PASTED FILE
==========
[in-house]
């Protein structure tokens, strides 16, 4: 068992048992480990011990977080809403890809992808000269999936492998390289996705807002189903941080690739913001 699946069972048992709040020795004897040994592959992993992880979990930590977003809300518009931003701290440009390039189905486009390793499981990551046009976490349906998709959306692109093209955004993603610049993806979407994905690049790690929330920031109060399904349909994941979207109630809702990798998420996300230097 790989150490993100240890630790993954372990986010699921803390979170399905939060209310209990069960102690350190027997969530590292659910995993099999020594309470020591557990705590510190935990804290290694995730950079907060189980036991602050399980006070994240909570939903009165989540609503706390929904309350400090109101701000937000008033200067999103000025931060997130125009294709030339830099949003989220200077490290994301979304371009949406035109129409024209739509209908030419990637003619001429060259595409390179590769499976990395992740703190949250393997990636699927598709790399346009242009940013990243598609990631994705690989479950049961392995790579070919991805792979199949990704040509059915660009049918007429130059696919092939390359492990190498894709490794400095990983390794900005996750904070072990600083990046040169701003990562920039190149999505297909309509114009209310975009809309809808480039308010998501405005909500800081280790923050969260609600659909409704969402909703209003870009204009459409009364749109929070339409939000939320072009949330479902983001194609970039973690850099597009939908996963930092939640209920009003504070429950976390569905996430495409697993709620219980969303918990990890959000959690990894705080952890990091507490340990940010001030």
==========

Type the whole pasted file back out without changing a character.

[in-house]
């Protein structure tokens, strides 16, 4: 068992048992480990011990977080809403890809992808000269999936492998390289996705807002189903941080690739913001 699946069972048992709040020795004897040994592959992993992880979990930590977003809300518009931003701290440009390039189905486009390793499981990551046009976490349906998709959306692109093209955004993603610049993806979407994905690049790690929330920031109060399904349909994941979207109630809702990798998420996300230097 790989150490993100240890630790993954372990986010699921803390979170399905939060209310209990069960102690350190027997969530590292659910995993099999020594309470020591557990705590510190935990804290290694995730950079907060189980036991602050399980006070994240909570939903009165989540609503706390929904309350400090109101701000937000008033200067999103000025931060997130125009294709030339830099949003989220200077490290994301979304371009949406035109129409024209739509209908030419990637003619001429060259595409390179590769499976990395992740703190949250393997990636699927598709790399346009242009940013990243598609990631994705690989479950049961392995790579070919991805792979199949990704040509059915660009049918007429130059696919092939390359492990190498894709490794400095990983390794900005996750904070072990600083990046040169701003990562920039190149999505297909309509114009209310975009809309809808480039308010998501405005909500800081280790923050969260609600659909409704969402909703209003870009204009459409009364749109929070339409939000939320072009949330479902983001194609970039973690850099597009939908996963930092939640209920009003504070429950976390569905996430495409697993709620219980969303918990990890959000959690990894705080952890990091507490340990940010001030």